Hatam Menu, Reviews, Photos, Location and Info - Zomato

Jones the grocer and his factory.

Don’t be fooled by the name. This is not some random bloke selling cabbages and cauliflower at the corner of your street. This is a kitchen factory with a storefront that could humble a department store and a menu that updates faster than Taylor Swift’s boyfriend list. This is a super restaurant if there is ever such a thing; I’m still not sure who Jones is though, neither were any of the 5 waiters I asked – I think it was his day off.

I loved the open concept floor plan and the huge windows which were letting in copious amounts of light. There was so much activity around that it almost felt like an airport departure lounge with some people grabbing a bite before a flight, some picking up last minute duty free and others talking as if they had another 10 hours to kill.

All the cool kids seemed to be having breakfast (despite it being 1 pm). I would have as well if only had I not done the boiled egg ritual that morning. While I curiously tried to decipher the ingredients of what seemed like eggs on toast on the table 3 inches next to mine (I am creepy like that), Mishal seemed to be eyeing a gentleman who was struggling with his eggs benedict. Anyway, upon agreeing to return for breakfast later since it seemed to be the ‘in’ thing to do, Mishal ordered the seared Chilean sea bass with soba noodles and I went for the grilled Atlantic salmon on homemade babaganoush.

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I will get to the food in a bit but first I have to tell you of the most spectacular discovery we made that day. The drinks menu was a bit confusing and our poor waiter could not answer any of my questions. First of all, nobody knew what a ‘fever tree’ was. I asked to see someone who would know since it came in 6 flavours and my wife was about to order one but apparently the only person who could answer that question was not available (could have been Jones himself). Mishal being the adventurous soul that she is still went ahead and asked for an elderflower tonic fever tree anyway but settled for a bitter lemon fever tree later since the former was out of stock. (I think Fever Tree is just the name of the brand but somebody please tell the waiters that)

I was fascinated by a drink that was listed in the sparkling organic juice section. Never had I in my life been presented with the opportunity to sample organic cola juice straight from the mountains of Kilimanjaro. Where the cola fruit was plucked out of mother nature’s bosom and flown to this Dubai super factory in a chartered airplane so that it could be lovingly disassembled to separate the juice from the pod. They must be doing huge volumes though, how else could they justify selling something so rare, precious and ‘organic’ for AED21 per 250 ml bottle.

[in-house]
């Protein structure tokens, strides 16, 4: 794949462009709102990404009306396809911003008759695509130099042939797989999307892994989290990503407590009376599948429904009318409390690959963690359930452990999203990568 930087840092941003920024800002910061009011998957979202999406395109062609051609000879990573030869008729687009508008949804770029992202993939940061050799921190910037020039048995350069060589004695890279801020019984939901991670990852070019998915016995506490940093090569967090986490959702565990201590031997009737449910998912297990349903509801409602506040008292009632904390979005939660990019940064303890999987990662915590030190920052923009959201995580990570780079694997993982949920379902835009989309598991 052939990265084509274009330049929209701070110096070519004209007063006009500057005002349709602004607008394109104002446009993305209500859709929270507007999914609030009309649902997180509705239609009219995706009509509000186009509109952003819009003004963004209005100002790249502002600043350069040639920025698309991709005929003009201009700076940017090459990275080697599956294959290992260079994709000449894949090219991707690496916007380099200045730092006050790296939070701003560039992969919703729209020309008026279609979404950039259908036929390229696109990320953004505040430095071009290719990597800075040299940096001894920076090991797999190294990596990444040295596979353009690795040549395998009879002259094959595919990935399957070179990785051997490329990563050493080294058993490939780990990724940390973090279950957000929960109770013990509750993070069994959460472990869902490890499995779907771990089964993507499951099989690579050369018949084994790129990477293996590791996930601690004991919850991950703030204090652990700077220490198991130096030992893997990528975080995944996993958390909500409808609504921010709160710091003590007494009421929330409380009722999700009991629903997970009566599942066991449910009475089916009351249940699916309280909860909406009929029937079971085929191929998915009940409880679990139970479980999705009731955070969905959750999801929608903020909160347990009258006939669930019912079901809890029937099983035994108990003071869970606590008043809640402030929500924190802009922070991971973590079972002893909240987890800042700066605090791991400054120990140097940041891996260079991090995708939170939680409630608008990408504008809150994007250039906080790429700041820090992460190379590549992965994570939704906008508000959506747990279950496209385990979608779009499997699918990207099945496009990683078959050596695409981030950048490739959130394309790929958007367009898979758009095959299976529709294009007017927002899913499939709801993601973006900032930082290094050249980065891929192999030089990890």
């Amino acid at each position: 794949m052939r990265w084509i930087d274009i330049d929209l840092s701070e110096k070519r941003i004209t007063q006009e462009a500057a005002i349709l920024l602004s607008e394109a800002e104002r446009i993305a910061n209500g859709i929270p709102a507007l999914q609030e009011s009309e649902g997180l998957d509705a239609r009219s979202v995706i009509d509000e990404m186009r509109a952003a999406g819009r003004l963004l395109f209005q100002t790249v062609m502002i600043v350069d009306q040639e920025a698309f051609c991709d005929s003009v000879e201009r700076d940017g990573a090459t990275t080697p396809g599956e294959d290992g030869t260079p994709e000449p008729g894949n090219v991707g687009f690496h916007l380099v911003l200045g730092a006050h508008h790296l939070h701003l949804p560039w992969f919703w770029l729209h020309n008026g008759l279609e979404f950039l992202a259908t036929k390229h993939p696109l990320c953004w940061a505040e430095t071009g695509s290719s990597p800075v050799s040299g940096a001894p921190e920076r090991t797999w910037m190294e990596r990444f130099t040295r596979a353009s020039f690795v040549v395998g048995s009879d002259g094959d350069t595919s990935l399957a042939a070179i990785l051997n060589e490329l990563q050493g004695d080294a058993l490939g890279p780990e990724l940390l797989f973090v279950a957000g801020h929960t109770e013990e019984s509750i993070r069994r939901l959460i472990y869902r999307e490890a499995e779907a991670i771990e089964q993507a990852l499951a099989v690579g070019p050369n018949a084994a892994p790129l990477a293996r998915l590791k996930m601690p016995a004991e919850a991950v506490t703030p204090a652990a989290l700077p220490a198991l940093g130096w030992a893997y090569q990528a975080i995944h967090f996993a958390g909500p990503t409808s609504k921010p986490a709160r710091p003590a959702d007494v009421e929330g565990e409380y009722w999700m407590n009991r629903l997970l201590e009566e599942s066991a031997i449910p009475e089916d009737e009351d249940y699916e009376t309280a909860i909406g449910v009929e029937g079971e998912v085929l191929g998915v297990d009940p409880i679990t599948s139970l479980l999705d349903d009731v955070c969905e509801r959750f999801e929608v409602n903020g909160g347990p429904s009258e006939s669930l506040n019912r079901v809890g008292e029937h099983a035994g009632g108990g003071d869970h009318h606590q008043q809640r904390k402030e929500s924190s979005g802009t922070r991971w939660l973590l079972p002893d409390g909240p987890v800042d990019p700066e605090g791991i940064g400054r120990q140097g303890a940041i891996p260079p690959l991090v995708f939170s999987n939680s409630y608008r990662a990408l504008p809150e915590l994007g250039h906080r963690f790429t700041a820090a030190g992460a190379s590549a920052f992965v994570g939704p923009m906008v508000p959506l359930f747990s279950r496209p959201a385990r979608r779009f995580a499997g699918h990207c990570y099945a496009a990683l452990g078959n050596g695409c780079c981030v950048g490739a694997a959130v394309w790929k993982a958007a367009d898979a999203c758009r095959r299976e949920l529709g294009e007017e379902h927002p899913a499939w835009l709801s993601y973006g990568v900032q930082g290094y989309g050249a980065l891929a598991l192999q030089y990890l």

Anyway, now on to the food. I can safely say that my grilled salmon  was among the best I have ever had. It is amazing how seafood tastes different when it is fresh (or as fresh as it could possibly be after travelling 12000 odd kms from the Atlantic Ocean to Safa). There was a generous slab of fresh salmon that was grilled to perfection on my plate but I couldn’t help noticing Mishal’s sea bass which was served in a bowl that could also have been used to serve ramen but instead came with the most good looking pan seared sea bass that was covered with sesame seeds and laid on a bed of seaweed and bok choy drenched in yuzu ponzu.

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The crunch of the thin salmon skin was the perfect compliment to it’s creamy flesh and it seemed to be the only thing that held the fish from immediately melting in my mouth. That along with the feta and olive tomato salad ensured that we kept conversation to a minimum while I devoured the fish.

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The sea bass however is what we couldn’t stop talking about that evening and the morning after. The nori (seaweed) added a smoky aroma to the dish while the yozu ponzu dressing added a savory, sweet and citrusy zest to it. The cashews seemed to be strategically placed in the bowl to clean the palate and prepare for the next flavor. All this sat atop aromatic soba noodles and every single bite was a melange of different flavors and textures. The sea bass itself might have been from South America but the dish itself was undoubtedly from the land of the rising sun.

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For dessert we had the salted caramel tart which was the best way to end the meal because our taste buds kept jumping between sugar and salt. We also had the chocolate cheesecake which reiterated the notion that fresh good quality ingredients are the difference between a good and a supercaligragillisticexpiaidocius meal.

PS That cola juice….

Yasir Chaudhry.

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Jones The Grocer Menu, Reviews, Photos, Location and Info - Zomato